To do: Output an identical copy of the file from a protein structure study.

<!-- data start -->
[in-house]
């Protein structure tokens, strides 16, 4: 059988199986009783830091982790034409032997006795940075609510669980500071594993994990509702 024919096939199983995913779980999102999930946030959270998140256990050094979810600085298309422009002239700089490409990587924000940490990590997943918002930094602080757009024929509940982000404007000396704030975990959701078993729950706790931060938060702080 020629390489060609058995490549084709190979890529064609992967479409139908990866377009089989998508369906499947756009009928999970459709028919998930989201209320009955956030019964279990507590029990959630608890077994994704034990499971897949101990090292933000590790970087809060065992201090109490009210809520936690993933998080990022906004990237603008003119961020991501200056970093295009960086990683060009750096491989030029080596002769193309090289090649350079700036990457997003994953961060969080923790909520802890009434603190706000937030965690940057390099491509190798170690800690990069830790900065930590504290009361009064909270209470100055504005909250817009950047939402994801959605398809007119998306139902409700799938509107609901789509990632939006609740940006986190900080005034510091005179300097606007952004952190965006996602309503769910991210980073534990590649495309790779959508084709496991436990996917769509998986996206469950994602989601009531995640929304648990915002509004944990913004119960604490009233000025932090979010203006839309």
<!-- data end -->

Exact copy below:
[in-house]
């Protein structure tokens, strides 16, 4: 059988199986009783830091982790034409032997006795940075609510669980500071594993994990509702 024919096939199983995913779980999102999930946030959270998140256990050094979810600085298309422009002239700089490409990587924000940490990590997943918002930094602080757009024929509940982000404007000396704030975990959701078993729950706790931060938060702080 020629390489060609058995490549084709190979890529064609992967479409139908990866377009089989998508369906499947756009009928999970459709028919998930989201209320009955956030019964279990507590029990959630608890077994994704034990499971897949101990090292933000590790970087809060065992201090109490009210809520936690993933998080990022906004990237603008003119961020991501200056970093295009960086990683060009750096491989030029080596002769193309090289090649350079700036990457997003994953961060969080923790909520802890009434603190706000937030965690940057390099491509190798170690800690990069830790900065930590504290009361009064909270209470100055504005909250817009950047939402994801959605398809007119998306139902409700799938509107609901789509990632939006609740940006986190900080005034510091005179300097606007952004952190965006996602309503769910991210980073534990590649495309790779959508084709496991436990996917769509998986996206469950994602989601009531995640929304648990915002509004944990913004119960604490009233000025932090979010203006839309």